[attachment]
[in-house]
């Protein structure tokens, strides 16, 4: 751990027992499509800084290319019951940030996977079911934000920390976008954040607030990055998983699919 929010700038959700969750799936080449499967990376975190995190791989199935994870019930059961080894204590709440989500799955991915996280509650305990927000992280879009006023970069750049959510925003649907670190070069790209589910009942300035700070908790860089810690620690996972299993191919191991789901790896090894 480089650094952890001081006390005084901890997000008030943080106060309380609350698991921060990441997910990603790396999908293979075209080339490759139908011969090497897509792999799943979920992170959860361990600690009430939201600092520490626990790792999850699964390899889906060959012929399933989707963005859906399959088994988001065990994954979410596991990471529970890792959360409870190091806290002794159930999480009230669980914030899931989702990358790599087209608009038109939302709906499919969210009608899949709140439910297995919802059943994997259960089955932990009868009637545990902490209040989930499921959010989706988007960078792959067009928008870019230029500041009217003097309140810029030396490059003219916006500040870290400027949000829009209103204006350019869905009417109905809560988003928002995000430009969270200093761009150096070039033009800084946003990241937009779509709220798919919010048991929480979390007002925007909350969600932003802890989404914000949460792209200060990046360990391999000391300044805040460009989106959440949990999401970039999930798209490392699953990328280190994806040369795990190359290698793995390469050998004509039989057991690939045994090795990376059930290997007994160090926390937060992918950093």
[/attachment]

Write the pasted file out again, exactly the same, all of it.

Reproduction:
[in-house]
């Protein structure tokens, strides 16, 4: 751990027992499509800084290319019951940030996977079911934000920390976008954040607030990055998983699919 929010700038959700969750799936080449499967990376975190995190791989199935994870019930059961080894204590709440989500799955991915996280509650305990927000992280879009006023970069750049959510925003649907670190070069790209589910009942300035700070908790860089810690620690996972299993191919191991789901790896090894 480089650094952890001081006390005084901890997000008030943080106060309380609350698991921060990441997910990603790396999908293979075209080339490759139908011969090497897509792999799943979920992170959860361990600690009430939201600092520490626990790792999850699964390899889906060959012929399933989707963005859906399959088994988001065990994954979410596991990471529970890792959360409870190091806290002794159930999480009230669980914030899931989702990358790599087209608009038109939302709906499919969210009608899949709140439910297995919802059943994997259960089955932990009868009637545990902490209040989930499921959010989706988007960078792959067009928008870019230029500041009217003097309140810029030396490059003219916006500040870290400027949000829009209103204006350019869905009417109905809560988003928002995000430009969270200093761009150096070039033009800084946003990241937009779509709220798919919010048991929480979390007002925007909350969600932003802890989404914000949460792209200060990046360990391999000391300044805040460009989106959440949990999401970039999930798209490392699953990328280190994806040369795990190359290698793995390469050998004509039989057991690939045994090795990376059930290997007994160090926390937060992918950093």